Catholic college rescinds invitation to speaker defending same-sex marriage
(NYT) Providence College, a Roman Catholic school in Rhode Island, has canceled a lecture in support of same-sex marriage on Thursday by a gay philosophy professor, citing a church document that says that â€œCatholic institutions should not honor those who act in defiance of our fundamental moral principles.â€
The lecturer, John Corvino, chairman of the philosophy department at Wayne State University, in Detroit, has spoken previously at more than 10 Catholic colleges and often appears in friendly debates with religious opponents of gay marriage. His appearance at Providence College had been co-sponsored by nine departments and programs, and some of the organizers said the cancellation surprised them.
The cancellation was announced by the collegeâ€™s provost on Saturday, one day after the Roman Catholic Church was rocked by the publication of a long interview in which Pope Francis called for the church to â€œfind a new balanceâ€ by refraining from frequent condemnations of homosexuality, abortion and birth control, and emphasizing mercy and love.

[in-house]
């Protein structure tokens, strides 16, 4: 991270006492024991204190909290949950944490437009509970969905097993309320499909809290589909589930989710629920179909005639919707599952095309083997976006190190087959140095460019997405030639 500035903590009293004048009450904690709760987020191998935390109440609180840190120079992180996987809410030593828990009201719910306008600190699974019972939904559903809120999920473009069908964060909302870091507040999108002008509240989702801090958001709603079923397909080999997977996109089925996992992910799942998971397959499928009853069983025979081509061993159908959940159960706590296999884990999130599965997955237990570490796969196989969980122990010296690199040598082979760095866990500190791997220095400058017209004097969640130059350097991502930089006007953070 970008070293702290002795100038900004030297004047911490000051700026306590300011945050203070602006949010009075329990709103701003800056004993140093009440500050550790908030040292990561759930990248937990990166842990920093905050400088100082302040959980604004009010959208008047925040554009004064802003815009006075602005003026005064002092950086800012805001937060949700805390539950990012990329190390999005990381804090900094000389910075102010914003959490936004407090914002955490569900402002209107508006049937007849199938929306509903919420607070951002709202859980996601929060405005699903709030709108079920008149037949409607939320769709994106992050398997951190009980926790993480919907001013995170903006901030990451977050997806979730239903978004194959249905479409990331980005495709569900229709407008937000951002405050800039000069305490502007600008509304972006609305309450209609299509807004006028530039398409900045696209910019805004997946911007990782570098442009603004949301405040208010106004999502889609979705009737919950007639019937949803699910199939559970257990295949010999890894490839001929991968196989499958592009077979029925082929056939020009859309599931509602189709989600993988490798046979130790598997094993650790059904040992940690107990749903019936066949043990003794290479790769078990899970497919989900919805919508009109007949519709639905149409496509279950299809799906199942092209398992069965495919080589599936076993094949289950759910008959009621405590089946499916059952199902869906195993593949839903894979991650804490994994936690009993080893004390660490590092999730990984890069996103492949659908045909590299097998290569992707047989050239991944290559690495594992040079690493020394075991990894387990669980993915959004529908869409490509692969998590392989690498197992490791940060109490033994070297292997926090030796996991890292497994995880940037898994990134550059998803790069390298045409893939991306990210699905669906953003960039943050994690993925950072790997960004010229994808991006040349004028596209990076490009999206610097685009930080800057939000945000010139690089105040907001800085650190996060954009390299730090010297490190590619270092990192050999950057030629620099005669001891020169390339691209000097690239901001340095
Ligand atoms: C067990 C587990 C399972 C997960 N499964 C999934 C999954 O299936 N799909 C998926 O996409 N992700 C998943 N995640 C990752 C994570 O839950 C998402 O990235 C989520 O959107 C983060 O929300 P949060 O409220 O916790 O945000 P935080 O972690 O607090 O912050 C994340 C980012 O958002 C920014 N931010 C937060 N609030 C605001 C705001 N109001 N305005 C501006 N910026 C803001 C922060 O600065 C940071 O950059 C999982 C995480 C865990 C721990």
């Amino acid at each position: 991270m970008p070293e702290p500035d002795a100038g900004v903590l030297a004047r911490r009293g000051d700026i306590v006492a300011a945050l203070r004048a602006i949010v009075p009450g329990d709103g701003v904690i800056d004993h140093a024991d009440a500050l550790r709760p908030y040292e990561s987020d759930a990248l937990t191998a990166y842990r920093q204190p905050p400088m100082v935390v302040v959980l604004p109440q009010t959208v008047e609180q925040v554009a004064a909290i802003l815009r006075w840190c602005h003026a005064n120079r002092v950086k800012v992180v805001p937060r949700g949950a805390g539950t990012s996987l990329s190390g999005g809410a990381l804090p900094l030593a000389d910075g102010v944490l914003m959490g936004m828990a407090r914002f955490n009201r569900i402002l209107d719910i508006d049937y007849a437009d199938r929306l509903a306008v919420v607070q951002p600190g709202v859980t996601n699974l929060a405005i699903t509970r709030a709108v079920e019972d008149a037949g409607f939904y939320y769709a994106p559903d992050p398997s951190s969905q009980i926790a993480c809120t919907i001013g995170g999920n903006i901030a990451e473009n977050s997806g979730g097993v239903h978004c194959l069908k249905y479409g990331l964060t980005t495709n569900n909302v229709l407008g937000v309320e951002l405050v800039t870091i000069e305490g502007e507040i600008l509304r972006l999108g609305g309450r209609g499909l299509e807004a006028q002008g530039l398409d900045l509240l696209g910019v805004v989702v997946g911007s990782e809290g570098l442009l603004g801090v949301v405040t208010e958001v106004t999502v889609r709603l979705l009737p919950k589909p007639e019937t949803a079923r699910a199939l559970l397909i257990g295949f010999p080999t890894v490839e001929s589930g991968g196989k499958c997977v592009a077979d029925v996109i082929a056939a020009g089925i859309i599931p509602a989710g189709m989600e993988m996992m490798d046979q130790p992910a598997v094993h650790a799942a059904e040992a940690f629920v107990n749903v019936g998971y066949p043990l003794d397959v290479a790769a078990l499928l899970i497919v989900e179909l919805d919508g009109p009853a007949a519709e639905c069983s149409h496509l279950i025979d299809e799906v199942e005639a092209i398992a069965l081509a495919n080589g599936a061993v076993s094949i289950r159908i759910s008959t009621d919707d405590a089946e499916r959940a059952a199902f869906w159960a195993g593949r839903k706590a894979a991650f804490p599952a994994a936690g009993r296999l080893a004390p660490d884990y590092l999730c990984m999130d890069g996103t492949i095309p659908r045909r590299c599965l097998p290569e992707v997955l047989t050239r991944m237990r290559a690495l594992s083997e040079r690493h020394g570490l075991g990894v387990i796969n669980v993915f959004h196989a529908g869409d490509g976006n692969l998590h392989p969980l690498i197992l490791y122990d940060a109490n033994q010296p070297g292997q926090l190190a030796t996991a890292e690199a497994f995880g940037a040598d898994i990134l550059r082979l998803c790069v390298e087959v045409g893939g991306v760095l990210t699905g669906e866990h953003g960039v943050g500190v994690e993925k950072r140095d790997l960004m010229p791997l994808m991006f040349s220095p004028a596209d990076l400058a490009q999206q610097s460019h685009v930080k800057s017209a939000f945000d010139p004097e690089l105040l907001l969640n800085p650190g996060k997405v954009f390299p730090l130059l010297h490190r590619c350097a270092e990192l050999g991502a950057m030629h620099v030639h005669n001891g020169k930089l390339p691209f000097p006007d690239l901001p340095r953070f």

In his e-mail announcing the cancellation, Hugh F. Lena, the provost and senior vice president of Providence College, cited a document produced by the American bishops in 2004, â€œCatholics in Political Life,â€ to support the decision. And he said that college policy â€œdictates that that both sides of a controversial issue are to be presented fairly and equally.â€
There has often been tension between the ideal of academic freedom and the mandate to uphold church teaching at Catholic colleges. When the University of Notre Dame invited President Obama to give the commencement speech there in 2009, it set off widespread protests because of his support for abortion rights. Notre Dame stood firm. But Anna Maria College, a small Catholic school in Massachusetts, rescinded its commencement speech invitation to Victoria Reggie Kennedy, the widow of Senator Edward M. Kennedy and a supporter of gay marriage, after the local bishop objected. [More]